Is pelvimetry a now-being-lost art of obstetrical care, an art that should rightfully be lost? Was its origination largely from the X-ray pelvic measurements for averages that are no longer performed? Is the clinical test of pelvic adequacy through ‘proving a birth is possible up to a certain weight’ now the baby and the woman showing us that pelvimetry is a bunch of goofy people measuring their hands? Is that a dangerous language path to start on, with “trial of labor until proven inadequate”? Is pelvimetry really most important in situations where an obstetric history is concerning or access to emergency services may be limited? Where is the midwifery, the starting from the place of normal, in pelvimetry?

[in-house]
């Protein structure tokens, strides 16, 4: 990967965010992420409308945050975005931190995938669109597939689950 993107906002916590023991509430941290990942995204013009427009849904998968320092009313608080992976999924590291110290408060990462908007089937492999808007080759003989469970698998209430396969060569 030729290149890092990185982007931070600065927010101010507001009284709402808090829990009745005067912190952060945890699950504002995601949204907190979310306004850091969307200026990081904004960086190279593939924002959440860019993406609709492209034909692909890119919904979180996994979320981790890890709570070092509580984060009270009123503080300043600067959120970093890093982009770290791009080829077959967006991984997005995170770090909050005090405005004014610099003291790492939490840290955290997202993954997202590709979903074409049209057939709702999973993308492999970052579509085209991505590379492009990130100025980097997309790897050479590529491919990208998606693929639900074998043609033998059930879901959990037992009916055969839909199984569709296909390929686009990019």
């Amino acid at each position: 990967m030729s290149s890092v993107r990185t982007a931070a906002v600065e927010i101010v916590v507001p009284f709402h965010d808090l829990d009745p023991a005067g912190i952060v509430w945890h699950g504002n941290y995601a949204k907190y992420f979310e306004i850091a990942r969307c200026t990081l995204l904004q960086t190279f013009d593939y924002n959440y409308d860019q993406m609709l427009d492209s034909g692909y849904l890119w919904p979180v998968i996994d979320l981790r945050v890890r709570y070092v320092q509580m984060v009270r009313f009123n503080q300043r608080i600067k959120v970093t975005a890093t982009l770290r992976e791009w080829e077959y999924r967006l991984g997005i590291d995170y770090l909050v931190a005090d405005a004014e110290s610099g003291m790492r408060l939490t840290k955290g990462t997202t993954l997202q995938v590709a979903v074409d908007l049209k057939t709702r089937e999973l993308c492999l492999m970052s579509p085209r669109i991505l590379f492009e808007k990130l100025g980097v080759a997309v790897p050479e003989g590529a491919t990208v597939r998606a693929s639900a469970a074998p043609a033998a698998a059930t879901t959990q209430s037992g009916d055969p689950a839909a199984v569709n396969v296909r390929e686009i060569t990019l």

Midwives with whom I have worked have a wide range of opinions about the utility of measuring a woman’s pelvis. Some believe that the only true test of the pelvis is birth itself, with clinical notes indicating assurance up to a certain weight, such as ‘pelvis tested to 9lbs 3oz.’ Some believe pelvimetry is a bunch of malarkey. Some believe it can be a predictor of fetal position, and knowing beforehand allows focusing on certain exercises to encourage best presentation in birth. The most midwife-y answer I have heard to justify its use? Some believe that measuring the pelvis on the first visit helps a woman understand that already her pelvis has plenty of room for a baby, and allows the provider to emphasize that the pelvis only expands during the pregnancy. This is a teachable moment, an opportunity for midwives to assuage fears, and educate on a topic about which woman may have been misinformed.